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Abu Dhabi, UAESaturday 17 November 2018

How to contain the spread of extremism in modern Europe

Anjem Choudary embodies the complex link between individual and collective safety

Preacher Anjem Choudary addressing members of the media during a in north London in 2009. Tal Cohen / Reuters 
Preacher Anjem Choudary addressing members of the media during a in north London in 2009. Tal Cohen / Reuters 

The 2005 attacks on the London tube killed 52 people. British soldier Lee Rigby was murdered in broad daylight on a suburban street. And the deadly 2017 London Bridge attack claimed eight lives. The common thread forming a backdrop to these three gruesome events was Anjem Choudary.

Although he has never taken up arms himself, it is thought that the hate preacher, who is due for release from prison tomorrow after serving half his five-year sentence, has inspired more than 100 individuals to commit acts of terrorism, from joining ISIS to spilling blood on European streets. So far-reaching is his influence that Dutch intelligence holds him partially responsible for the rise of extremist ideologies in the Netherlands.

Fearful British authorities have introduced strict conditions to curb his poisonous ideology outside prison, including curfews and restrictions on internet and phone use. But as the followers who have congregated at Speakers’ Corner in Hyde Park in recent weeks attest, Choudary still holds considerable sway.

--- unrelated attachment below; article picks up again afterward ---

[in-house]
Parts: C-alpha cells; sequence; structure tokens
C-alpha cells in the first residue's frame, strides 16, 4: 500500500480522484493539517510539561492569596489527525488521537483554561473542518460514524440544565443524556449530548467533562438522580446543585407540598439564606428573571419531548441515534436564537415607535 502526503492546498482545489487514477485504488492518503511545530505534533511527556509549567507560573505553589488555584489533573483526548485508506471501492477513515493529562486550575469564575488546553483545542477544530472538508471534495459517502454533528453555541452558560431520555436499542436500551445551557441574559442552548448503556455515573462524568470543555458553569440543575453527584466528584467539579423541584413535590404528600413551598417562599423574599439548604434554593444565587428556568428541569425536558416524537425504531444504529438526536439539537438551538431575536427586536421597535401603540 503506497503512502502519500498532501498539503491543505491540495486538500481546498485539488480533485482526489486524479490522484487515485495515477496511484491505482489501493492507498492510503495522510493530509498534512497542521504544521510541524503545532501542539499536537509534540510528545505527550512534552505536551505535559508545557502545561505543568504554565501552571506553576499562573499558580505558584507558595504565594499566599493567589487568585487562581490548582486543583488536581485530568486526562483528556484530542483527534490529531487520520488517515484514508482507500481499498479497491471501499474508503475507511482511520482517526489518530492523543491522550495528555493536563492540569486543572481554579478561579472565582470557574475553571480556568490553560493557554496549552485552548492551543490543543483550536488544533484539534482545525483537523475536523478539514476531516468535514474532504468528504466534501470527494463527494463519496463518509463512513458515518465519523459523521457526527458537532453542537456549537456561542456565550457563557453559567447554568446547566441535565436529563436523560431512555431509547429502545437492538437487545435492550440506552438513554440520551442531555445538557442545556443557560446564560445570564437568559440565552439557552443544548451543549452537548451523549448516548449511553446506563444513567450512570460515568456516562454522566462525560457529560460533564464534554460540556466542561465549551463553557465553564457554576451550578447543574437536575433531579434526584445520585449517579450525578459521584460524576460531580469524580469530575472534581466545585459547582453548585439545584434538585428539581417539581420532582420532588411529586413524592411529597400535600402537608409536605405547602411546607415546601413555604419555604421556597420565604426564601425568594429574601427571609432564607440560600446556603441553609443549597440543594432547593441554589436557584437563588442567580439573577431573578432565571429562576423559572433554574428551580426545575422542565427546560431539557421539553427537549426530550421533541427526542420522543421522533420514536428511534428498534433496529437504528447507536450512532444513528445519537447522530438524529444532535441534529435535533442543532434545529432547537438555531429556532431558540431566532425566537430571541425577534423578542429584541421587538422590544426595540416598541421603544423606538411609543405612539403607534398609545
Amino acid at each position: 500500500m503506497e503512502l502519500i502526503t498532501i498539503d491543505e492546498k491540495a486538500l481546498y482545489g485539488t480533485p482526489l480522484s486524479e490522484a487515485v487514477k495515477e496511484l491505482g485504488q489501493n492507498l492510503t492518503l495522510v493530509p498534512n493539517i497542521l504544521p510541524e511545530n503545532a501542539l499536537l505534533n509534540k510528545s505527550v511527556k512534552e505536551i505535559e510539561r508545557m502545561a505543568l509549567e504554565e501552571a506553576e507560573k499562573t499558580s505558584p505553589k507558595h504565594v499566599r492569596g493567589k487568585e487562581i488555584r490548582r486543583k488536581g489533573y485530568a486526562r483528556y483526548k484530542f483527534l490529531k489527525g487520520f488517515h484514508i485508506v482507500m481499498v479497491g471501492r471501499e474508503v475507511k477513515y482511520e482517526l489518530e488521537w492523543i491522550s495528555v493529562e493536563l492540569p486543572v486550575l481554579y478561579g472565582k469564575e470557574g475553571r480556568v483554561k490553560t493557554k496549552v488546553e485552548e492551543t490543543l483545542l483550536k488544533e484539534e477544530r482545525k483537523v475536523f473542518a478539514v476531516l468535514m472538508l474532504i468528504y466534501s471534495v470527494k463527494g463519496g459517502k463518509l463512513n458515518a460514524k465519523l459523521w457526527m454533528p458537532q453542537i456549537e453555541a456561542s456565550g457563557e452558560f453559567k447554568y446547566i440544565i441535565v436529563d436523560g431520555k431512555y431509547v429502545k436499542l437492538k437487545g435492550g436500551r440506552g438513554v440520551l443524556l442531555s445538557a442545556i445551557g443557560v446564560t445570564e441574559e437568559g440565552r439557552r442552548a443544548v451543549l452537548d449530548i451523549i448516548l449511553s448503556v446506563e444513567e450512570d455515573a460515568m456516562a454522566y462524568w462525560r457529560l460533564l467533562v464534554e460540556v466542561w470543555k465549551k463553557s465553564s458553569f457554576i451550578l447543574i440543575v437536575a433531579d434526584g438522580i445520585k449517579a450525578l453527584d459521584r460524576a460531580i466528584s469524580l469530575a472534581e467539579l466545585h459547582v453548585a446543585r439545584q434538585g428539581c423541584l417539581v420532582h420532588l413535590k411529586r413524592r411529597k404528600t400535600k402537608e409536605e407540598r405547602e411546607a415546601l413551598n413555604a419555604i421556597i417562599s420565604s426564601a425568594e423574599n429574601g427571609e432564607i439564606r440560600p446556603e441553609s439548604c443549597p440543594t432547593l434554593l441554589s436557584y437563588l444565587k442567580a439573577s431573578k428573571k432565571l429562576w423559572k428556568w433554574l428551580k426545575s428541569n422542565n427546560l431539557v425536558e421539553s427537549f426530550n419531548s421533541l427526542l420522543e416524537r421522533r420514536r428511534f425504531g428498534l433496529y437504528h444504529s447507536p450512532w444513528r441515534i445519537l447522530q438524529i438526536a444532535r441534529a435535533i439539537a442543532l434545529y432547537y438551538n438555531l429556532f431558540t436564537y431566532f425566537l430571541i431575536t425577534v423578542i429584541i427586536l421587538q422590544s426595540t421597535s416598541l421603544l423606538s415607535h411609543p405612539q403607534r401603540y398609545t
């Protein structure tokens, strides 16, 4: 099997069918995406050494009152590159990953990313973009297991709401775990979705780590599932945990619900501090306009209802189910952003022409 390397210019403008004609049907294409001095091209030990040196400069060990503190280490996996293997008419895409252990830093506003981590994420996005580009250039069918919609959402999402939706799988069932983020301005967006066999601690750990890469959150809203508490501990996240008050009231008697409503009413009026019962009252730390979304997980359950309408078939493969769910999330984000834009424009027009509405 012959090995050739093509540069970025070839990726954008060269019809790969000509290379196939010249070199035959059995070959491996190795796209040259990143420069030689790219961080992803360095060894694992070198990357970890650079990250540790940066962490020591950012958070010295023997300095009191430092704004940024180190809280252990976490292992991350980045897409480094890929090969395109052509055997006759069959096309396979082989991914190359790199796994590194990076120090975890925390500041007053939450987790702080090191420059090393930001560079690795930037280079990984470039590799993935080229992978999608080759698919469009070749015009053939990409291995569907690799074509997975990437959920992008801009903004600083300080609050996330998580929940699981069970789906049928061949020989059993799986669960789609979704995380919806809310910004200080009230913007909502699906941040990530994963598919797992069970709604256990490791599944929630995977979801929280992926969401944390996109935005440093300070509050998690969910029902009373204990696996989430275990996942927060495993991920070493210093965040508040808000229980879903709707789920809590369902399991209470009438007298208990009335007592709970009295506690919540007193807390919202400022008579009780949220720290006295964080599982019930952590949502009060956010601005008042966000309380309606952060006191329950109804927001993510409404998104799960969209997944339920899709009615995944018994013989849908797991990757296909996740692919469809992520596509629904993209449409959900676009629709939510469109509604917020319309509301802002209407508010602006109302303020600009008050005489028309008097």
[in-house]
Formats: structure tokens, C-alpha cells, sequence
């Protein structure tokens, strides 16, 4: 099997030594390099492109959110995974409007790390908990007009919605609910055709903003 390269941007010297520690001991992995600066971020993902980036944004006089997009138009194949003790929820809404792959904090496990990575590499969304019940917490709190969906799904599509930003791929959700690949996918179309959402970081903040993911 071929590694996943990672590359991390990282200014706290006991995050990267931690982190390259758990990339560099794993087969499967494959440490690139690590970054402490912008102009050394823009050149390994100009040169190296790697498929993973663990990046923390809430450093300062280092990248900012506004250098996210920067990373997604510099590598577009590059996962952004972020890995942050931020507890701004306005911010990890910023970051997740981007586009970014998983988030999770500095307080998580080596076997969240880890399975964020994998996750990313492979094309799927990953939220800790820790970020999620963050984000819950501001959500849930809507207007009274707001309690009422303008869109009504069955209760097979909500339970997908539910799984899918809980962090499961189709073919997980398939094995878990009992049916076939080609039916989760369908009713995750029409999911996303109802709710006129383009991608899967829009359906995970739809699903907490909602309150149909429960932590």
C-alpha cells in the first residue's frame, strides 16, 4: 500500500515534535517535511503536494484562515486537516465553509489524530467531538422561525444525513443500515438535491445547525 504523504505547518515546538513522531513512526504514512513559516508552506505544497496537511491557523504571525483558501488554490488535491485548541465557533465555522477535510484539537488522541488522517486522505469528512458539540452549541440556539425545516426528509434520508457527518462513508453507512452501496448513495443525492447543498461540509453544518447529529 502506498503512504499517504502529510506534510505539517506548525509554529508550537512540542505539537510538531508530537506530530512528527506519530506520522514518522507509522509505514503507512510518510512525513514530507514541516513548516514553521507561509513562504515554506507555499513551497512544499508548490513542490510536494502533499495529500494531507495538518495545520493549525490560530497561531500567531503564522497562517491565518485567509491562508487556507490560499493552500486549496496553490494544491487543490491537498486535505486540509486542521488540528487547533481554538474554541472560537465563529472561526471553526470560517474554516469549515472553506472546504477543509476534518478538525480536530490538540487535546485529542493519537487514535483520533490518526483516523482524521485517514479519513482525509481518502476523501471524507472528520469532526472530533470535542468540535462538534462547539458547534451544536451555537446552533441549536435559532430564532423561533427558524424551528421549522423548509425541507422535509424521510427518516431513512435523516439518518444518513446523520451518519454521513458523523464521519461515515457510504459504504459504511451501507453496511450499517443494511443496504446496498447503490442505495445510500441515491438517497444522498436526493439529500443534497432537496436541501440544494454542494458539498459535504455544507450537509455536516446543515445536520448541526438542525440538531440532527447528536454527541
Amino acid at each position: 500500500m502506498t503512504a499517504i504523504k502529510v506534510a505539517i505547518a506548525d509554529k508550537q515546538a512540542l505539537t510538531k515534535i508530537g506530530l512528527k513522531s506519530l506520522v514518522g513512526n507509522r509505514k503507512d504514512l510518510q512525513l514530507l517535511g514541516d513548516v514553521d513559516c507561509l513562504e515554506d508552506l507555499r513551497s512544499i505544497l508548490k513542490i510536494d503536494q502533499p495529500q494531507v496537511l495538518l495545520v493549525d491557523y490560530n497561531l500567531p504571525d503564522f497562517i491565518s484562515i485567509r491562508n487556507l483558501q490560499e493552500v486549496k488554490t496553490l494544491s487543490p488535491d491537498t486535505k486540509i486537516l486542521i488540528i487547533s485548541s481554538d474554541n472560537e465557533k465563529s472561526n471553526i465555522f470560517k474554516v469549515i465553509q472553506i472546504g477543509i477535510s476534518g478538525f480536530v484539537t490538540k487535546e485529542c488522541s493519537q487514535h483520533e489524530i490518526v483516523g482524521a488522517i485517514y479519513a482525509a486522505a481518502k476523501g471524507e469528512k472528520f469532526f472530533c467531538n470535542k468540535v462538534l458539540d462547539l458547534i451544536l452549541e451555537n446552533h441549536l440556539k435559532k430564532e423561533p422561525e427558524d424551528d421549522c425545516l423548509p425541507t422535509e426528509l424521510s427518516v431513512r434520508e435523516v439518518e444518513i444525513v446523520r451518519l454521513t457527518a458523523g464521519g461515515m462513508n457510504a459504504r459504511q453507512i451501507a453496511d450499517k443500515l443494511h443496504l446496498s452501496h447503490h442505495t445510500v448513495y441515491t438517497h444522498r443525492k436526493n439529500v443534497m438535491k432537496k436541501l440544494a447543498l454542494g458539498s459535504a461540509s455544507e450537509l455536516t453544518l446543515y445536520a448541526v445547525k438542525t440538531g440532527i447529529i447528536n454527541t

And his release raises tough questions about how authorities can deal with those who preach hatred while respecting the rights of individuals to their civil liberties.

Ironically, police must now curb Choudary’s influence while protecting him from far-right activists, revealing the complex link between individual and collective safety. He was isolated in prison and is now effectively banned from making public statements – so the fear implied by these gestures lends credence to Choudary’s insidious influence. And even if he does not find other avenues to deliver his message, the cult of personality that surrounds him means that silence might be equally powerful.

A trained lawyer, Choudary was cunning enough to evade imprisonment for over a decade. But while he might be too sophisticated to carry out an attack himself, he is complicit in trying to convince others to do so. He leaves prison, reports suggest, even more clamorous in his hatred of modern Britain.

This problem is larger than Choudary, as countries across the globe scramble to contain the spread of extremism. A state’s first priority is the safety of its citizens. But doing so by trampling on individual freedom hands another weapon to extremists. Ultimately, how Britain and other nations should deal with individuals like Choudary remains a dangerous open question.